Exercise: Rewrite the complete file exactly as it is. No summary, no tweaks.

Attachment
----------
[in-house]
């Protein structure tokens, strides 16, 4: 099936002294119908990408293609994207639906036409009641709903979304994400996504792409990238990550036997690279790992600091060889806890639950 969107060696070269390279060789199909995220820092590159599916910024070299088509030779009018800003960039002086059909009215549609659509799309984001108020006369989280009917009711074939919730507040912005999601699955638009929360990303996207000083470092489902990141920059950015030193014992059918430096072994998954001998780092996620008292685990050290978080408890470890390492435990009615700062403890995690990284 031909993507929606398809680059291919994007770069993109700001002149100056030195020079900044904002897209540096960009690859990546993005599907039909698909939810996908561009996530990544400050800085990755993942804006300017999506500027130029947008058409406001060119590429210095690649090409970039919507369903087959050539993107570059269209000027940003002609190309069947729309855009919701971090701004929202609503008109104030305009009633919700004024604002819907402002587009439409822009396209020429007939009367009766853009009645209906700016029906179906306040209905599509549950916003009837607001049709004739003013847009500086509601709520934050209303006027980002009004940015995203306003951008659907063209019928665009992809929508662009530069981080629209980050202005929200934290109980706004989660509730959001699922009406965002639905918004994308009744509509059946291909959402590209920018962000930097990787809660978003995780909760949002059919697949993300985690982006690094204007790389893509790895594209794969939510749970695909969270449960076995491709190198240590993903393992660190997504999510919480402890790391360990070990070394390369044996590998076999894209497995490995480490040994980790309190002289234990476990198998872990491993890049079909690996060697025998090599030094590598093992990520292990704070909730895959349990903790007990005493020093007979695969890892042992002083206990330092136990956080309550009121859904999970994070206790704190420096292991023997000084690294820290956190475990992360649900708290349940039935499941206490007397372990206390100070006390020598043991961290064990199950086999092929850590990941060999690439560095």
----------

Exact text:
[in-house]
């Protein structure tokens, strides 16, 4: 099936002294119908990408293609994207639906036409009641709903979304994400996504792409990238990550036997690279790992600091060889806890639950 969107060696070269390279060789199909995220820092590159599916910024070299088509030779009018800003960039002086059909009215549609659509799309984001108020006369989280009917009711074939919730507040912005999601699955638009929360990303996207000083470092489902990141920059950015030193014992059918430096072994998954001998780092996620008292685990050290978080408890470890390492435990009615700062403890995690990284 031909993507929606398809680059291919994007770069993109700001002149100056030195020079900044904002897209540096960009690859990546993005599907039909698909939810996908561009996530990544400050800085990755993942804006300017999506500027130029947008058409406001060119590429210095690649090409970039919507369903087959050539993107570059269209000027940003002609190309069947729309855009919701971090701004929202609503008109104030305009009633919700004024604002819907402002587009439409822009396209020429007939009367009766853009009645209906700016029906179906306040209905599509549950916003009837607001049709004739003013847009500086509601709520934050209303006027980002009004940015995203306003951008659907063209019928665009992809929508662009530069981080629209980050202005929200934290109980706004989660509730959001699922009406965002639905918004994308009744509509059946291909959402590209920018962000930097990787809660978003995780909760949002059919697949993300985690982006690094204007790389893509790895594209794969939510749970695909969270449960076995491709190198240590993903393992660190997504999510919480402890790391360990070990070394390369044996590998076999894209497995490995480490040994980790309190002289234990476990198998872990491993890049079909690996060697025998090599030094590598093992990520292990704070909730895959349990903790007990005493020093007979695969890892042992002083206990330092136990956080309550009121859904999970994070206790704190420096292991023997000084690294820290956190475990992360649900708290349940039935499941206490007397372990206390100070006390020598043991961290064990199950086999092929850590990941060999690439560095």